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BAJR
27th January 2012, 09:23 AM
On the edge of the bleak and windswept East Anglian fenland sits the bustling little Suffolk village of Lakenheath. At the heart of the village, towering over its surroundings as it has done for almost a thousand years, stands the imposing bulk of the church of St Mary the Virgin. From without the church looks to be a typical example of East Anglian medieval architecture. A masterpiece of medieval craftsmanship, religious devotion and design. However, it is what can be found inside that has assured St Mary’s of a place in the history books.


In the second half of the 19th century a remarkable discovery was made inside the church. Scrapping away layers of dirt and lime-wash the Victorian workmen uncovered the remains of a startling series of medieval wall paintings. As each wall was examined more and more medieval images came to light. Angels, saints and sinners began to emerge from beneath the layers of lime-wash that had hidden them from view for hundreds of years. By the time the workmen had finished it was realised that the church contained not just one medieval paint scheme – but many. At least five different schemes were found, covering a period of over 400 years.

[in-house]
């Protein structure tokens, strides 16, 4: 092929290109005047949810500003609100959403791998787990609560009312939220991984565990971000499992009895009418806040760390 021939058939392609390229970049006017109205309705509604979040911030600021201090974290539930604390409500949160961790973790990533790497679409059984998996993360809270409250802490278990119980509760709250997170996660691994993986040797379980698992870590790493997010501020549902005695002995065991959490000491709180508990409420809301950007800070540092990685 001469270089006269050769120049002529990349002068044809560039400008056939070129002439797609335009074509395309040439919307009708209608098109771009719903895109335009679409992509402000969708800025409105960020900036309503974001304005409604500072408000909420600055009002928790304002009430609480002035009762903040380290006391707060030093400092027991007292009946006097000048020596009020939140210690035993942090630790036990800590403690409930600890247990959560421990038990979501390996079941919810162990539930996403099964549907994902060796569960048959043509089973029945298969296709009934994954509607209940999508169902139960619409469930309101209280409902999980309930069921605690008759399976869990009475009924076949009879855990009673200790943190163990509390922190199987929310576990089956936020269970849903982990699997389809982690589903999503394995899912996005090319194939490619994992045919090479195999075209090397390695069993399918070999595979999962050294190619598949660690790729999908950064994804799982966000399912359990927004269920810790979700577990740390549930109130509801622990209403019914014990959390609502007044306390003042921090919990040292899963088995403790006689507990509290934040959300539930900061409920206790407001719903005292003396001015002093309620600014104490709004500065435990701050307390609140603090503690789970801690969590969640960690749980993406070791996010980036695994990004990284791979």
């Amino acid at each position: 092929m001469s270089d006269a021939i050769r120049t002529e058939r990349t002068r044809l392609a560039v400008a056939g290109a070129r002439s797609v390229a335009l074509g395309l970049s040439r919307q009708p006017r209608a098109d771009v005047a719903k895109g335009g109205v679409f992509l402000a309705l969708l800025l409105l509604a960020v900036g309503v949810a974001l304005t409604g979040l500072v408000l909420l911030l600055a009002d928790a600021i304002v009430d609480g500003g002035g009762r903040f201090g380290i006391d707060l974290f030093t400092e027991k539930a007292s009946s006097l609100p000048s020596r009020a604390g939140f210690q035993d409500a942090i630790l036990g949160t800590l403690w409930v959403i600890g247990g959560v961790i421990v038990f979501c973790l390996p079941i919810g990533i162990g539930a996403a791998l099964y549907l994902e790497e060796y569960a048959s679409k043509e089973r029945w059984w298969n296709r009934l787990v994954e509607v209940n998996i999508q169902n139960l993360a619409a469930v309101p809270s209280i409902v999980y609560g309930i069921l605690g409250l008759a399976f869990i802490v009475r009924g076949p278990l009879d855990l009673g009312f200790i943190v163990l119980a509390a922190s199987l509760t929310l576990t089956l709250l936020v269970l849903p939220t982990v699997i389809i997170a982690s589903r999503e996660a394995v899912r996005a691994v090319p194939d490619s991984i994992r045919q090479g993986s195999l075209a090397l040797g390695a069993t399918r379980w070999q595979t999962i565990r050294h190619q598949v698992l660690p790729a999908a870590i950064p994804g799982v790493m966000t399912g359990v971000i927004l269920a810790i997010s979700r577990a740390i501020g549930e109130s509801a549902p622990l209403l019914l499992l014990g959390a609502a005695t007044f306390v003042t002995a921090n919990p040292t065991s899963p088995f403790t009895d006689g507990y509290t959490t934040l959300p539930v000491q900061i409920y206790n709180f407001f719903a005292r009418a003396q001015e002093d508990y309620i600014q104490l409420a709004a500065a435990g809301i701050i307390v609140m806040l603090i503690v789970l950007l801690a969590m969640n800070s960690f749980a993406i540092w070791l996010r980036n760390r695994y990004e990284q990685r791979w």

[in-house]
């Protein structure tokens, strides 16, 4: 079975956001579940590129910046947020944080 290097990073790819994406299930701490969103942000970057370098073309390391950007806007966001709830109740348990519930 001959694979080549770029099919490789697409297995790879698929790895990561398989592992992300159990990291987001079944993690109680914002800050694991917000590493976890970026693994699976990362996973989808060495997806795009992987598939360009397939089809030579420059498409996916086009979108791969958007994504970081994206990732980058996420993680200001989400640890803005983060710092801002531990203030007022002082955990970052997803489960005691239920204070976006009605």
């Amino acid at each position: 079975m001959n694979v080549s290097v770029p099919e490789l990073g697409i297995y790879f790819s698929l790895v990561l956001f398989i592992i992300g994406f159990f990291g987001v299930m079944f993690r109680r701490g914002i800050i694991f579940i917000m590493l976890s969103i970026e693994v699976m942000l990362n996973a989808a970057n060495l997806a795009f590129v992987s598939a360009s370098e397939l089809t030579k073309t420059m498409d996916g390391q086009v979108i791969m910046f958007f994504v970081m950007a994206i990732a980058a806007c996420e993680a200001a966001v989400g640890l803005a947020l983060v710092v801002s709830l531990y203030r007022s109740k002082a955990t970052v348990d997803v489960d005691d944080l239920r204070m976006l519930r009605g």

Now read on and gasp at the amazing conservation of these fragile images>>
http://www.lakenheathwallpaintings.co.uk/index.html